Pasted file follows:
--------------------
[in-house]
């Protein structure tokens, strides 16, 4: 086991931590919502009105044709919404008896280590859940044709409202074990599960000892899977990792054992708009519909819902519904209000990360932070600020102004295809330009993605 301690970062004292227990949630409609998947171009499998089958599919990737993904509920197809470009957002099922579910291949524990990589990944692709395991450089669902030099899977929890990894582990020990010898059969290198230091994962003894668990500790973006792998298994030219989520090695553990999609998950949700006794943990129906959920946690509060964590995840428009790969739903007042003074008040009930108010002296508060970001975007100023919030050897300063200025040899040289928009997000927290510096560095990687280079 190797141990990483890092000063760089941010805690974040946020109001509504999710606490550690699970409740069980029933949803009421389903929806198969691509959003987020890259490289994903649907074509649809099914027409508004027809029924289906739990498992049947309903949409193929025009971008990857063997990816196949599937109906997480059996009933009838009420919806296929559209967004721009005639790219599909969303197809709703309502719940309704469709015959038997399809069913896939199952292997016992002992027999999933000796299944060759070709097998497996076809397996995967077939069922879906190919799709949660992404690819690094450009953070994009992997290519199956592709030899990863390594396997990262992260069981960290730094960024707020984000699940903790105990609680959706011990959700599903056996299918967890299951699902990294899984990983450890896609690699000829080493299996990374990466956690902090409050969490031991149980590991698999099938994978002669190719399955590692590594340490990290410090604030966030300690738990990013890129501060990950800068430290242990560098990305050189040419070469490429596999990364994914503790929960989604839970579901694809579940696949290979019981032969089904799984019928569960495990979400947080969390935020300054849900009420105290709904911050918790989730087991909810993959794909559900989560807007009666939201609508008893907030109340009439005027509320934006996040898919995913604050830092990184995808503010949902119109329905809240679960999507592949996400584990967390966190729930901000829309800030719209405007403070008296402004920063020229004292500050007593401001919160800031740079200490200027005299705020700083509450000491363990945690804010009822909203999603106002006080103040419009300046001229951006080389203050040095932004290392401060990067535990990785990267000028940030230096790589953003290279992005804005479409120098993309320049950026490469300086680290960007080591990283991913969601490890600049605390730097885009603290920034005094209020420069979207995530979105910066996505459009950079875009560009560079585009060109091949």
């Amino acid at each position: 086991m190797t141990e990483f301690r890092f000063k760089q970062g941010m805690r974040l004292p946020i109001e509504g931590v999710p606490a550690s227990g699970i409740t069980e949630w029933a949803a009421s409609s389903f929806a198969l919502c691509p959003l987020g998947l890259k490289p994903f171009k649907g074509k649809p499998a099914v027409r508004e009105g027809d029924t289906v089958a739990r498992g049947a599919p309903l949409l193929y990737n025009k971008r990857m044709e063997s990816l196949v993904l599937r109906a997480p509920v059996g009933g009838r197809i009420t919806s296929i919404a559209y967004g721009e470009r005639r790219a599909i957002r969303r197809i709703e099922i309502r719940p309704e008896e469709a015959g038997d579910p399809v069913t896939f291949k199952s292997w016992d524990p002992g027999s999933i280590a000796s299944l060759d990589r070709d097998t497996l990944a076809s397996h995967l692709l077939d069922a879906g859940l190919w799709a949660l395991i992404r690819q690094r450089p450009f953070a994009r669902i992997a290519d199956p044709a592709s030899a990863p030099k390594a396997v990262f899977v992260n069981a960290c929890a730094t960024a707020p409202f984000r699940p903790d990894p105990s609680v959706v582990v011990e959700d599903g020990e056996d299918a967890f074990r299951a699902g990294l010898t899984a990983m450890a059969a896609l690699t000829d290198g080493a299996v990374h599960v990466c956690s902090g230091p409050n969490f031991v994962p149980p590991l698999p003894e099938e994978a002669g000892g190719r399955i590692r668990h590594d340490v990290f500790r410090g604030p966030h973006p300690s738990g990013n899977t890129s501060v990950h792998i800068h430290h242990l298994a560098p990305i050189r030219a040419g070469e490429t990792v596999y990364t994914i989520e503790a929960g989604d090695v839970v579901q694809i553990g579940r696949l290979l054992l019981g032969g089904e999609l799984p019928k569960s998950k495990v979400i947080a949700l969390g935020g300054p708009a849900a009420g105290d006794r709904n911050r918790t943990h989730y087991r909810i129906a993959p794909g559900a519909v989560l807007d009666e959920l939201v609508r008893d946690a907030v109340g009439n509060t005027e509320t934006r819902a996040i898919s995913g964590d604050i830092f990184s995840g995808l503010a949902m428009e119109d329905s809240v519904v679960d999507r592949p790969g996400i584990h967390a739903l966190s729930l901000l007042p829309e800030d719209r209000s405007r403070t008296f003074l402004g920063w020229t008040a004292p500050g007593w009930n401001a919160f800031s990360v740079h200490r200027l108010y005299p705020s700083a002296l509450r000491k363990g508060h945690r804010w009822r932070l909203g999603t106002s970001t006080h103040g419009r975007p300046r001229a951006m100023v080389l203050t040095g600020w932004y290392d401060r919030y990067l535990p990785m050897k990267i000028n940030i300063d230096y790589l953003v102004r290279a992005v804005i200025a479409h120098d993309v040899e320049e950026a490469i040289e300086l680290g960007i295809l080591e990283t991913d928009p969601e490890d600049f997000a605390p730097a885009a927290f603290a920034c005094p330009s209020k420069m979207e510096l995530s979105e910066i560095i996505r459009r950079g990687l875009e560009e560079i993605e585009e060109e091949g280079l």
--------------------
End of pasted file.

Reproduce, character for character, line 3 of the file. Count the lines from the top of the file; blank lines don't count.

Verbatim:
């Amino acid at each position: 086991m190797t141990e990483f301690r890092f000063k760089q970062g941010m805690r974040l004292p946020i109001e509504g931590v999710p606490a550690s227990g699970i409740t069980e949630w029933a949803a009421s409609s389903f929806a198969l919502c691509p959003l987020g998947l890259k490289p994903f171009k649907g074509k649809p499998a099914v027409r508004e009105g027809d029924t289906v089958a739990r498992g049947a599919p309903l949409l193929y990737n025009k971008r990857m044709e063997s990816l196949v993904l599937r109906a997480p509920v059996g009933g009838r197809i009420t919806s296929i919404a559209y967004g721009e470009r005639r790219a599909i957002r969303r197809i709703e099922i309502r719940p309704e008896e469709a015959g038997d579910p399809v069913t896939f291949k199952s292997w016992d524990p002992g027999s999933i280590a000796s299944l060759d990589r070709d097998t497996l990944a076809s397996h995967l692709l077939d069922a879906g859940l190919w799709a949660l395991i992404r690819q690094r450089p450009f953070a994009r669902i992997a290519d199956p044709a592709s030899a990863p030099k390594a396997v990262f899977v992260n069981a960290c929890a730094t960024a707020p409202f984000r699940p903790d990894p105990s609680v959706v582990v011990e959700d599903g020990e056996d299918a967890f074990r299951a699902g990294l010898t899984a990983m450890a059969a896609l690699t000829d290198g080493a299996v990374h599960v990466c956690s902090g230091p409050n969490f031991v994962p149980p590991l698999p003894e099938e994978a002669g000892g190719r399955i590692r668990h590594d340490v990290f500790r410090g604030p966030h973006p300690s738990g990013n899977t890129s501060v990950h792998i800068h430290h242990l298994a560098p990305i050189r030219a040419g070469e490429t990792v596999y990364t994914i989520e503790a929960g989604d090695v839970v579901q694809i553990g579940r696949l290979l054992l019981g032969g089904e999609l799984p019928k569960s998950k495990v979400i947080a949700l969390g935020g300054p708009a849900a009420g105290d006794r709904n911050r918790t943990h989730y087991r909810i129906a993959p794909g559900a519909v989560l807007d009666e959920l939201v609508r008893d946690a907030v109340g009439n509060t005027e509320t934006r819902a996040i898919s995913g964590d604050i830092f990184s995840g995808l503010a949902m428009e119109d329905s809240v519904v679960d999507r592949p790969g996400i584990h967390a739903l966190s729930l901000l007042p829309e800030d719209r209000s405007r403070t008296f003074l402004g920063w020229t008040a004292p500050g007593w009930n401001a919160f800031s990360v740079h200490r200027l108010y005299p705020s700083a002296l509450r000491k363990g508060h945690r804010w009822r932070l909203g999603t106002s970001t006080h103040g419009r975007p300046r001229a951006m100023v080389l203050t040095g600020w932004y290392d401060r919030y990067l535990p990785m050897k990267i000028n940030i300063d230096y790589l953003v102004r290279a992005v804005i200025a479409h120098d993309v040899e320049e950026a490469i040289e300086l680290g960007i295809l080591e990283t991913d928009p969601e490890d600049f997000a605390p730097a885009a927290f603290a920034c005094p330009s209020k420069m979207e510096l995530s979105e910066i560095i996505r459009r950079g990687l875009e560009e560079i993605e585009e060109e091949g280079l």